“I know I don't always believe in you, Holy Father, but something has happened recently to make me question my believes. I think I have been marked for death by a vampire. I would seek your aid and guidance,” Marcus said in prayer, believing in everything he said. “Amen,” he added as he made the figure of a cross with hand motions before standing up and leaving. True, it probably wouldn't have too much of an effect, but he figured that he might as well try it; it couldn't hurt him too much after all, now could it.

He figured that before he did the rest of his activities of the day, he might as well check the chatroom to see if anyone was on. As it so happened, Gabriel was on once again, and almost as soon as he entered, he got a message from them.

Gabriel: So, Marcus. Anything interesting happen at the chapel?

Marcus froze as he read this, trying to digest what it meant. It certainly meant Gabriel knew that there was a chapel near his house, and it also hinted that Gabriel knew that something had happened. Swallowing up his courage, Marcus did his best to respond.

inquisitivemind: What chapel?

Gabriel: Being dishonest once more I see. I think dishonesty on your level is a sin, you know. You know very well what chapel.

Marcus frowned at this new message; the tone he was getting was decidedly not like Gabriel, and yet, it seemed like Gabriel at the same time. Plus, then there was the subtle hostility in the message; it was harder to detect than it would be in real life, but it was definitely there. What is his problem? Marcus asked himself as he typed once more.

inquisitivemind: Gabriel, what are you talking about? Who are you?

Gabriel: Honestly, you haven't figured it out by now? I am the one who has been 'torturing' you; it has been quite fun. I'm also the one who marked you for death. Now, did anything interesting happen at the chapel?

Marcus didn't know how Gabriel could be so...passive about this, like it didn't matter to them how this turned out. Plus, then there was what Gabriel had just told him; they were the one that had been doing all of this? For what purpose though?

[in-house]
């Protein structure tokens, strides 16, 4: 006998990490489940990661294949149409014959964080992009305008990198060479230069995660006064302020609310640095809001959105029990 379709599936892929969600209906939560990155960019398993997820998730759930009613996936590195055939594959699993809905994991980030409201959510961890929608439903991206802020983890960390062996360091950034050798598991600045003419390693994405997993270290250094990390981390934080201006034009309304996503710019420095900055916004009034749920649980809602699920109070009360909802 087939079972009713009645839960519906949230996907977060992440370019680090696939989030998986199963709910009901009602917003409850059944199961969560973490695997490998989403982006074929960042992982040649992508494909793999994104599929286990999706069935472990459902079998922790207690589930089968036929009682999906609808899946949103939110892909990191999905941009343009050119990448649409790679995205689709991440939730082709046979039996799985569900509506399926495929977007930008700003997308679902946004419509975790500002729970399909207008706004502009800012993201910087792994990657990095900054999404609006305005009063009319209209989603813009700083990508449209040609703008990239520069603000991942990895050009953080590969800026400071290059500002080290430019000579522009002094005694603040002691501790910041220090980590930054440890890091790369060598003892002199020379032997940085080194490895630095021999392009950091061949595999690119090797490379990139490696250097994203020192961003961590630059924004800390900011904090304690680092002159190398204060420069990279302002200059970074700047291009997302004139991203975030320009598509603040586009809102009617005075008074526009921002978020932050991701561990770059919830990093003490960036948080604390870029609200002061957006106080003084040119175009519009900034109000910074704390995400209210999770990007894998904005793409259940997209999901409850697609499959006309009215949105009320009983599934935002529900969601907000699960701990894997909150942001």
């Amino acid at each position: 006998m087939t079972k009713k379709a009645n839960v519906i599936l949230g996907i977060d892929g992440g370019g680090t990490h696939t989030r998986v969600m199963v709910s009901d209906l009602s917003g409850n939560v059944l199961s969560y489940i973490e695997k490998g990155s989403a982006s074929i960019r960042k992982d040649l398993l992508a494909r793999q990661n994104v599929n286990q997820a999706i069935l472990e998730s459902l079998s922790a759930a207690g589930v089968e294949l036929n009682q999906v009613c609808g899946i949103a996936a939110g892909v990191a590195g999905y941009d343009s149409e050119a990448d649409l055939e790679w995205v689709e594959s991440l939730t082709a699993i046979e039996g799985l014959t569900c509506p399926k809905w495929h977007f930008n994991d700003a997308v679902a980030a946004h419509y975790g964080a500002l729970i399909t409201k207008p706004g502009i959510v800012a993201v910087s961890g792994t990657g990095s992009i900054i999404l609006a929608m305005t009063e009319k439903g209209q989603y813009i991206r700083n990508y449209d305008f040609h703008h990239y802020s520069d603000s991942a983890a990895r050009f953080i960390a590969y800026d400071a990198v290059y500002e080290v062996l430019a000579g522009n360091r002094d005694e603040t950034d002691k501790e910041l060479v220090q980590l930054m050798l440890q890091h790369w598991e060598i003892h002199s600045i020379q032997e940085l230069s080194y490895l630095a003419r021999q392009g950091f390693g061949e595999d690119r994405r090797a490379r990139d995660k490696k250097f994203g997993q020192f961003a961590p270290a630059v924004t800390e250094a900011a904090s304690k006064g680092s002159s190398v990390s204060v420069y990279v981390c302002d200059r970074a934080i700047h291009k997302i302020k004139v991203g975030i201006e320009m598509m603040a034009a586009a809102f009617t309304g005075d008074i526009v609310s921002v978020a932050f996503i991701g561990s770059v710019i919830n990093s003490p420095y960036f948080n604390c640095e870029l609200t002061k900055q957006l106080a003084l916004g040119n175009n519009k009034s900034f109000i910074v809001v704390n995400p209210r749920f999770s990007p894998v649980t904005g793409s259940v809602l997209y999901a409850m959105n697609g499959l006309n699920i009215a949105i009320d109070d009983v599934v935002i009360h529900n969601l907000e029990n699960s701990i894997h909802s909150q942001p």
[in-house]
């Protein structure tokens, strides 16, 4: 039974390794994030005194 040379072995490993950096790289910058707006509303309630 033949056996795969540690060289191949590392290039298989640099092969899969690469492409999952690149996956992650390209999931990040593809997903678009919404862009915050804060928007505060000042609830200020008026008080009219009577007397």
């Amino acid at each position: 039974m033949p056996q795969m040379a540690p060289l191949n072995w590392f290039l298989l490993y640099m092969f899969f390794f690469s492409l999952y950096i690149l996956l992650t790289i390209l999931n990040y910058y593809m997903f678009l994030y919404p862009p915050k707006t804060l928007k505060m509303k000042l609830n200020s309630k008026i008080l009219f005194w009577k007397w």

inquisitivemind: I saw a girl, that was it. Now, why did you do all of this?

Gabriel: Why? You ask why? Because it is fun, of course. It's frightfully boring for an immortal; once in a while, we tend to play with our food before feeding.

Marcus' response to that was to log off and close his browser, his eyes staring at the screen. Gabriel was the one that had been doing all of this; freaking him out, stalking him, threatening to kill him. Again though, why him? Why did it have to be him that received all of this negative attention from a vampire?

Throughout the day, he again heard noises, although this time they were decidedly violent in nature. Large crashing noises, the sound of furniture breaking, those sorts of things. It was all an illusion, as he would find out later whenever the noise would die down, but it was still mildly frightening. He barely got any sleep that night, and on Monday, the next morning, he went into work more irritable than ever.

Then more illusions happened; numerous times throughout the day, the clients seemed to have fangs. His intense staring at them more often than not caused them to leave. He also felt, at times, something pointy near his throat. Whenever he tried investigating it, it was gone; whoever Gabriel was, they were messing with him more than usual.

This pattern repeated for a month, and Marcus was close to losing his job. Just the previous week, he had lost it and nearly attacked a client. He couldn't understand why he had done so either; at the time, the person looked much like what one would expect a typical vampire to look like. Yet, later, the person looked nothing like they had earlier that day.